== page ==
Another option that needs less foam but bit more work:

      Either way you go, remember to bring out your electrical boxes out to the new finished surface. You can re-mount them further out or use device box extensions.

  3. redmonte | | #5

    I am using a gas mod con boiler with hydronic floors and ceilings throughout the house. From my rough calculations it would take roughly 10 years to see a return on the cost of materials alone.

    As far as insulation for the walls, is cellulose the right way to go about it? Do I want to have an interior vapor barrier on these walls or do I want them to breathe some to allow the brick to dry to the interior as well as the exterior?

    1. Expert Member
      Akos | | #6

      ROI sounds about right. This type of energy retrofit is generally not worth it, mostly about comfort.

      Cellulose is a great way to seal up building, just make sure your brick details are in good shape. I would read through this first:

      In colder climate you want an interior vapor retarder, which could be your painted drywall. An interior vapour barrier also works, this is a standard detail in my area (zone 5) even with brick veneer.

      More than vapour barriers, focus on your warm side air barrier. You want a well sealed wall both for energy efficiency and durability.

  4. redmonte | | #7

    I am also in Zone 5 and I did read that article about brick buildings a few weeks ago. My brick is only 1 layer thick (mostly a veneer) and it has a 1960's style fiber board between it and the wall studs. The drywall will be painted and I know that does cut down on vapor diffusion.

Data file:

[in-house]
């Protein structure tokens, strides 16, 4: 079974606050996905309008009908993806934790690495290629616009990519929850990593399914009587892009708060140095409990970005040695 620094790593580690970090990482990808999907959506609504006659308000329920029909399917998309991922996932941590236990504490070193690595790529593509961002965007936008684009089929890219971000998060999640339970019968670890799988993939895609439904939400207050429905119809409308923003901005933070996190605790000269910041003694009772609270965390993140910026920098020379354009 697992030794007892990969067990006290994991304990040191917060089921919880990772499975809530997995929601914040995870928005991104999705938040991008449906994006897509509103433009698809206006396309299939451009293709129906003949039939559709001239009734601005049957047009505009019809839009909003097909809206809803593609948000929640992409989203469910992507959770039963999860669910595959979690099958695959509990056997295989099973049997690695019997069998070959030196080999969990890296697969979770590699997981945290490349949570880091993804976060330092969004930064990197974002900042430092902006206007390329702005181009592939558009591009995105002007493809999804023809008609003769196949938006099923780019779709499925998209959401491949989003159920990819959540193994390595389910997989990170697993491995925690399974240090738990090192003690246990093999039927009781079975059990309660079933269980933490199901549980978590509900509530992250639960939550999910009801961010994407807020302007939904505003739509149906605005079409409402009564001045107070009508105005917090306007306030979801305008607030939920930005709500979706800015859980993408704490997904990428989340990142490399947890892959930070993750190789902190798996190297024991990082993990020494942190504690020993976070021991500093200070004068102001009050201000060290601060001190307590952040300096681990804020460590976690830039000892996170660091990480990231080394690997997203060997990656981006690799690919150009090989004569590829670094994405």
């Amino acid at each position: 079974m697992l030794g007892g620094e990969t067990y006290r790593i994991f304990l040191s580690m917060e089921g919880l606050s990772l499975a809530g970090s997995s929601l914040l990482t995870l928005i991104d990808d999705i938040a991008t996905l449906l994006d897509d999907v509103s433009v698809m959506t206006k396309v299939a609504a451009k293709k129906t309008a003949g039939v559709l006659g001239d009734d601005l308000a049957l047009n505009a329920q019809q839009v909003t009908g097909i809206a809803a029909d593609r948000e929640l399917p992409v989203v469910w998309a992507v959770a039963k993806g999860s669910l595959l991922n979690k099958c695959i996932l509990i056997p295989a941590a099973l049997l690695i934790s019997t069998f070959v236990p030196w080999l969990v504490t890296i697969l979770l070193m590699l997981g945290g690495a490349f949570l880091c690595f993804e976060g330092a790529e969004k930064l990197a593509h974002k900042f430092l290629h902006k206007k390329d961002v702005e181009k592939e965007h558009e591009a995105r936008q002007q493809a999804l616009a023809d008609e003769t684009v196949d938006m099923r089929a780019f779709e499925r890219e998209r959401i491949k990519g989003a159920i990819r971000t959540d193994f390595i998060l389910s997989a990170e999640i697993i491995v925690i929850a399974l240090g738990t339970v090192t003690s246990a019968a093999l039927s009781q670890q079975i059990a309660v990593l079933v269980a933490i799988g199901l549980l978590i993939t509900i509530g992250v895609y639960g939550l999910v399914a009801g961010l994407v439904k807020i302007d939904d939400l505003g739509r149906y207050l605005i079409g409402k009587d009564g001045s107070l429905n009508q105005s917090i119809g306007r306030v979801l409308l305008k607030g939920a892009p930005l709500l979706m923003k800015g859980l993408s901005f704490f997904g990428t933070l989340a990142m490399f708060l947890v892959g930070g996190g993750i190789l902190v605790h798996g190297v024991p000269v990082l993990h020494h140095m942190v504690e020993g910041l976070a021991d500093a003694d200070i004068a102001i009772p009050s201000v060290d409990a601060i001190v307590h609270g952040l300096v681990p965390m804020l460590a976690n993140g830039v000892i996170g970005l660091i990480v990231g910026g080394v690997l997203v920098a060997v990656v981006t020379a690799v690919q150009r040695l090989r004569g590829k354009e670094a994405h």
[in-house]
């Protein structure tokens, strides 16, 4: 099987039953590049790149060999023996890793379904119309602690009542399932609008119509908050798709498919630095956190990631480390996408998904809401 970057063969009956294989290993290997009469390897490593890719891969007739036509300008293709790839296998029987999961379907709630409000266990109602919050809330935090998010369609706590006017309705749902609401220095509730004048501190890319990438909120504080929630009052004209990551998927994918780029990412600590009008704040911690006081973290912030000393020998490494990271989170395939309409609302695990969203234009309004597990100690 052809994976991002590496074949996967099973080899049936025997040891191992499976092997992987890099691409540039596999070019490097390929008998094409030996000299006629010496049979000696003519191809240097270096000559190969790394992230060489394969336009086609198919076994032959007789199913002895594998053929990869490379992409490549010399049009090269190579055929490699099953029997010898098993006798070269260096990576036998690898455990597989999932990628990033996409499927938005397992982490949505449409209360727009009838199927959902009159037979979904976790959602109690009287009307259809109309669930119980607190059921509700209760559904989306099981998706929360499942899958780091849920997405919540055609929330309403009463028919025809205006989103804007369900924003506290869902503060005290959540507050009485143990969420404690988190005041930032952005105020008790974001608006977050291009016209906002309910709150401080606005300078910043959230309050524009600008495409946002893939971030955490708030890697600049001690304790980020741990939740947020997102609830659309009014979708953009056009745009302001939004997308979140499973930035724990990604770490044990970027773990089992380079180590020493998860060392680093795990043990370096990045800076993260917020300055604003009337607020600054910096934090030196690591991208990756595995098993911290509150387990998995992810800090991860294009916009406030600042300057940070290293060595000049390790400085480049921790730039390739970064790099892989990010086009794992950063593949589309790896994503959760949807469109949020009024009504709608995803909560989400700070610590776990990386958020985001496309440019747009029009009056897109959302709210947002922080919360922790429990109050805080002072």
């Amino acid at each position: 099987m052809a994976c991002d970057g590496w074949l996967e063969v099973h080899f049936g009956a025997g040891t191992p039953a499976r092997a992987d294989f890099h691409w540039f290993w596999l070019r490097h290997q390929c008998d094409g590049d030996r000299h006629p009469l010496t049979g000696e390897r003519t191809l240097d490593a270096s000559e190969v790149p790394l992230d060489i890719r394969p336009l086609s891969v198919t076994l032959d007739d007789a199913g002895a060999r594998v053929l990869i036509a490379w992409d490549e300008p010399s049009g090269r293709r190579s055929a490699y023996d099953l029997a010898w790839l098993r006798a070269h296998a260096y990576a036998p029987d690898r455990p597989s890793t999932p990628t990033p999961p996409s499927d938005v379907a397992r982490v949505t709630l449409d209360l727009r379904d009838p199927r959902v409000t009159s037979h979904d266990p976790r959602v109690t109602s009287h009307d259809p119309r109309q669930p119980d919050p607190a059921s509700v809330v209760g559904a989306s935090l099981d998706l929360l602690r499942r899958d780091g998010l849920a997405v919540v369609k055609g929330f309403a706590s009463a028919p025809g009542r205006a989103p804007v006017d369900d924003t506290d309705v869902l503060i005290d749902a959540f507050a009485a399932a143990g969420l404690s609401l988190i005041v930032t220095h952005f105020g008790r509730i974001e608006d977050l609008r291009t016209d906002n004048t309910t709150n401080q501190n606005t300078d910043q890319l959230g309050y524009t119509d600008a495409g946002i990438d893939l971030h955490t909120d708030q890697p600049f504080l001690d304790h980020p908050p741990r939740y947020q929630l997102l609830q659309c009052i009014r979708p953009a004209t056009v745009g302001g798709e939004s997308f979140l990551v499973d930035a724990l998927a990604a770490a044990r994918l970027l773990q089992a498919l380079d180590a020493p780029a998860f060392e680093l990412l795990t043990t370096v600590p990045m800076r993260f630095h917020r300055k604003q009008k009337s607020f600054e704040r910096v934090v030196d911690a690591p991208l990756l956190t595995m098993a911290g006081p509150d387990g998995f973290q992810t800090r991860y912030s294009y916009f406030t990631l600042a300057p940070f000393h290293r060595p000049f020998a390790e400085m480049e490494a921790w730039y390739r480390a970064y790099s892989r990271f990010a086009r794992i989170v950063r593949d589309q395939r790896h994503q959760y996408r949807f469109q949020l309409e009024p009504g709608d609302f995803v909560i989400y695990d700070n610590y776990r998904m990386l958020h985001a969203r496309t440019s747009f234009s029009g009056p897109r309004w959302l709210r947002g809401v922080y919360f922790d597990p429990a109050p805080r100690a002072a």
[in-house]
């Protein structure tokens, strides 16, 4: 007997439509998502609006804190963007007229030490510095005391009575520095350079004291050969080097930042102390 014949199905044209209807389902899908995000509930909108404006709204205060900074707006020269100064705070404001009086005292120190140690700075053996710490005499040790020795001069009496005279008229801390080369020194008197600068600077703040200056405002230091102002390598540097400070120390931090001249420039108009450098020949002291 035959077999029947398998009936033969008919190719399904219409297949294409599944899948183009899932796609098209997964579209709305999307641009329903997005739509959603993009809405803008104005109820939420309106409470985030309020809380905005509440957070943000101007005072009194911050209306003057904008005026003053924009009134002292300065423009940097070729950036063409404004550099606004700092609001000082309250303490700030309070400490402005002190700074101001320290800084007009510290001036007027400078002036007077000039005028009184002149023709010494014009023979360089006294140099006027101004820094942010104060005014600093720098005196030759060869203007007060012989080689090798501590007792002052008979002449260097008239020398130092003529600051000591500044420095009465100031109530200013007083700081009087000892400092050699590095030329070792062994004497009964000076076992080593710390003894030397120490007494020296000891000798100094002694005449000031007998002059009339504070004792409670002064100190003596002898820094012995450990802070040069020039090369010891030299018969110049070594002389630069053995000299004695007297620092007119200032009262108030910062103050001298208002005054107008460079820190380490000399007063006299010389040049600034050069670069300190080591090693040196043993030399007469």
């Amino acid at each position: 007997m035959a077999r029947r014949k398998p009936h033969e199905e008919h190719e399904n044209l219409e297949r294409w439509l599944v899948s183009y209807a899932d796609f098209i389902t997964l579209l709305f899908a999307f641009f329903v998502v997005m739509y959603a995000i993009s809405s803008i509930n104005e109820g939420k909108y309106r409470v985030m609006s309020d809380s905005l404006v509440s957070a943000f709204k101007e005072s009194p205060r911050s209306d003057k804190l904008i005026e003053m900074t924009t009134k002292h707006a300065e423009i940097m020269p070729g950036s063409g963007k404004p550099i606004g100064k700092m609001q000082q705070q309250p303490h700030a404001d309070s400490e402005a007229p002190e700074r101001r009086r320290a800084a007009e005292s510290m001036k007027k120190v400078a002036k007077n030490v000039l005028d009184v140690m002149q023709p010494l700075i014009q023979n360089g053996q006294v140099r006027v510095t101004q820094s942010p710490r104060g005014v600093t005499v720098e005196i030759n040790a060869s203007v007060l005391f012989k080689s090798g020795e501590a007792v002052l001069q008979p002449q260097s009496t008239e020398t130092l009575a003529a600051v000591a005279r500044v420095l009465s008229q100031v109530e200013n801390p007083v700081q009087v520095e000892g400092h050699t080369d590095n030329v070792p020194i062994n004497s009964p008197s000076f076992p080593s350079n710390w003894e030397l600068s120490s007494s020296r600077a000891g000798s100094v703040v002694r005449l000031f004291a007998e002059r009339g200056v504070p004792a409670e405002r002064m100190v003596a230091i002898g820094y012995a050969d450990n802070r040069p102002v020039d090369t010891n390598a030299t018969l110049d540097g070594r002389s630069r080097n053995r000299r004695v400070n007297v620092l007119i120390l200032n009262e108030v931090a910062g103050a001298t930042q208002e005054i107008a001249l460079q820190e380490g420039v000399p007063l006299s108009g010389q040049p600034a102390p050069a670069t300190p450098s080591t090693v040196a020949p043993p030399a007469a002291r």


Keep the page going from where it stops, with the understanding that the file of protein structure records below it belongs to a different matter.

Blown in stabilized cellulose is the cheapest option besides fiberglass (I wont be using FG). I am not necessarily looking for the cheapest option but I also do not want to create a moisture trap or encourage spalling of the brick.

    Will the cellulose do the trick or should I be looking at open or closed cell foam? Closed cell would completely prevent any drying towards the interior at 3.5" and also provide the most r/inch. Open cell would allow vapor to pass through (not sure if thats what I want or dont want) and has about the same R value as cellulose but would air seal completely. Cellulose is 1/4 the cost.

    I dont know the best route. I have read that spraying closed cell in the walls is a waste of money if you dont address the thermal bridging.

    1. Expert Member
      Akos | | #8

      Provided there is a wrb between fiberboard and the brick, there should be no issues with insulating with any fibrous insulation. If you are not sure, you can cut a small opening to see and patch it from the inside.

      If there is a WRB and you do a decent job of air sealing, you won't create a moisture trap. The wall should work great weather no matter what you insulate with. Cellulose works quite well as it can buffer and redistribute a lot of moisture which protects the whole assembly.